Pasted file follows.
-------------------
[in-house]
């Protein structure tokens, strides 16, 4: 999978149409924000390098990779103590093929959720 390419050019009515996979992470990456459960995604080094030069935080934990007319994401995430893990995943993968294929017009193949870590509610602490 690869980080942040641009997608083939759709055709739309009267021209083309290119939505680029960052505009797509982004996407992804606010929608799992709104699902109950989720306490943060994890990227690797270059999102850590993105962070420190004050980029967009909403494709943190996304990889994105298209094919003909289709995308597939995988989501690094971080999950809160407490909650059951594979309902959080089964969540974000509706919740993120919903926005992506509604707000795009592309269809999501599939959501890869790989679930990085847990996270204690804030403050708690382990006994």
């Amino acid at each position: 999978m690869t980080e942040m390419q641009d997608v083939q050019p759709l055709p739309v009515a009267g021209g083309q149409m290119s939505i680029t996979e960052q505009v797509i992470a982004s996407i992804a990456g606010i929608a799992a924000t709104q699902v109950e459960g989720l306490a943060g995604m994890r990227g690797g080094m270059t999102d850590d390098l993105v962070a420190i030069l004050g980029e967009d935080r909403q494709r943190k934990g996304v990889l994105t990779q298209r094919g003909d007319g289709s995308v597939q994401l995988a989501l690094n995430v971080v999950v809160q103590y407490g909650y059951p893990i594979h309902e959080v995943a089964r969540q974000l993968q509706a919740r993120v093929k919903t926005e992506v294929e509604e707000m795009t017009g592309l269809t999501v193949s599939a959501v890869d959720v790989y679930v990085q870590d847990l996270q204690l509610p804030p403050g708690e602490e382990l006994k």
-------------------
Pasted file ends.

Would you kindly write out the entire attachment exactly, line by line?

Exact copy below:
[in-house]
């Protein structure tokens, strides 16, 4: 999978149409924000390098990779103590093929959720 390419050019009515996979992470990456459960995604080094030069935080934990007319994401995430893990995943993968294929017009193949870590509610602490 690869980080942040641009997608083939759709055709739309009267021209083309290119939505680029960052505009797509982004996407992804606010929608799992709104699902109950989720306490943060994890990227690797270059999102850590993105962070420190004050980029967009909403494709943190996304990889994105298209094919003909289709995308597939995988989501690094971080999950809160407490909650059951594979309902959080089964969540974000509706919740993120919903926005992506509604707000795009592309269809999501599939959501890869790989679930990085847990996270204690804030403050708690382990006994």
């Amino acid at each position: 999978m690869t980080e942040m390419q641009d997608v083939q050019p759709l055709p739309v009515a009267g021209g083309q149409m290119s939505i680029t996979e960052q505009v797509i992470a982004s996407i992804a990456g606010i929608a799992a924000t709104q699902v109950e459960g989720l306490a943060g995604m994890r990227g690797g080094m270059t999102d850590d390098l993105v962070a420190i030069l004050g980029e967009d935080r909403q494709r943190k934990g996304v990889l994105t990779q298209r094919g003909d007319g289709s995308v597939q994401l995988a989501l690094n995430v971080v999950v809160q103590y407490g909650y059951p893990i594979h309902e959080v995943a089964r969540q974000l993968q509706a919740r993120v093929k919903t926005e992506v294929e509604e707000m795009t017009g592309l269809t999501v193949s599939a959501v890869d959720v790989y679930v990085q870590d847990l996270q204690l509610p804030p403050g708690e602490e382990l006994k």